The following “Better Hate” is classic Pratt, with its bossa nova-lite rhythm (one she favors through much of this album) to the guitars and the woody percussion. The keyboards hanging in the background almost sound like something from Beach House’s self-titled album, with their lo-fi quaintness providing a whimsical backdrop for Pratt’s voice. “World On a String” is sparer, with Pratt’s voice dipping into its lovely lower end with its trilling vibrato. Later, there are some plinking keys and brushed drums as the song opens up. “I want to be the sunlight of the century,” she sings, with what sounds like a light chorus effect. 

That line is as good as any to use to reiterate that Pratt’s lyrics remain mostly quite abstract, conveying feeling more than any concrete sense of narrative or clear meaning. Take this verse from “By Hook or By Crook”:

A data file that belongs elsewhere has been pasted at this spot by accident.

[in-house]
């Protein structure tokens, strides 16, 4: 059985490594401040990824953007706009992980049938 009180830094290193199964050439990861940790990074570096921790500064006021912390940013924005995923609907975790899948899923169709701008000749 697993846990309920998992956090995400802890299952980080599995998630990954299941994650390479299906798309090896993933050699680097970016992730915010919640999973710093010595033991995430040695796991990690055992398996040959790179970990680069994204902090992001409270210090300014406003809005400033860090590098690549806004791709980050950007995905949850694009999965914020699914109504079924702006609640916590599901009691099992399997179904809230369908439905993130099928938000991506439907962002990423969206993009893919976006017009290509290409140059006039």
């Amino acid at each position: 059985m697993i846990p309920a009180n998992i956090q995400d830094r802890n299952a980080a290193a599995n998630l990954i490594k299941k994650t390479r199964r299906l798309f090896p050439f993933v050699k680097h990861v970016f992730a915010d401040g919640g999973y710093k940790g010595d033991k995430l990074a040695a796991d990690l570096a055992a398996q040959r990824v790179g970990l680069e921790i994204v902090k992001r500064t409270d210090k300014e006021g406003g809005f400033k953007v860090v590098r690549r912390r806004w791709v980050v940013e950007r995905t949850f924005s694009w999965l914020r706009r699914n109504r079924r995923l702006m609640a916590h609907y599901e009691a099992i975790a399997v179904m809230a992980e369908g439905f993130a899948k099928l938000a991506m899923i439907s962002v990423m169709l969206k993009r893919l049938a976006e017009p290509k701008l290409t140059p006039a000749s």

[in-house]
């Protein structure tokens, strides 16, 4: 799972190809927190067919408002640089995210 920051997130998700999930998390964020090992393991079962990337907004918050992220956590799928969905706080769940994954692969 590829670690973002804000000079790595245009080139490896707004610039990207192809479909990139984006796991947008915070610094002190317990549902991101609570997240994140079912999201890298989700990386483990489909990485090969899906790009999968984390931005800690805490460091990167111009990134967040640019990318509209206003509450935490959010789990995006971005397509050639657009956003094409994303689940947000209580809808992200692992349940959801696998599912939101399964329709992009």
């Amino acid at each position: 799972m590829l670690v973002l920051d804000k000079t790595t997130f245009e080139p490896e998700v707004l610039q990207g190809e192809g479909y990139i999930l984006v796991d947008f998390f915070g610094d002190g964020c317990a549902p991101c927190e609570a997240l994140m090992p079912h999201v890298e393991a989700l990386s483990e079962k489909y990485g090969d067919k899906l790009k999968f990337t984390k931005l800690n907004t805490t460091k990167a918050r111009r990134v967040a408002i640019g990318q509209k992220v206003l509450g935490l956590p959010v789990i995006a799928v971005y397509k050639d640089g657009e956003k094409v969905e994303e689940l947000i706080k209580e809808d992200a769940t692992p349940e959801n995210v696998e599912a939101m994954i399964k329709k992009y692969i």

Some evil innocence, wild century can’t express
A gesture left in summer’s mind
Autumn’s come to find
And it’s the end of the dreams again

Over the song’s swaying bossa nova breeze, a verse like this lands like a giant, beautiful question mark. It’s like looking at a vivid impressionist painting; unable to decipher its meaning, we decipher its emotional current. And in a voice like Pratt’s, which comes out like intertwined crystalline strings, almost anything sounds good.

Sometimes, the songs are still a little too murky or transitory. “Nowhere it Was” is carried by some very sparse guitars, surges of synth, and echoing plinks, but it doesn’t really amount to much — not aided by its inscrutable lyrics. At the midway point, as she reaches into her higher register, her singing almost sounds like Alison Goldfrapp at her most noirish and alien, but it’s not enough to save the song from being too lost in its own mire. And the instrumental “Glances” is pleasant enough, but on a nine-song album that’s just a hair over 27 minutes, it feels mighty risky to include something that’s essentially just placid filler.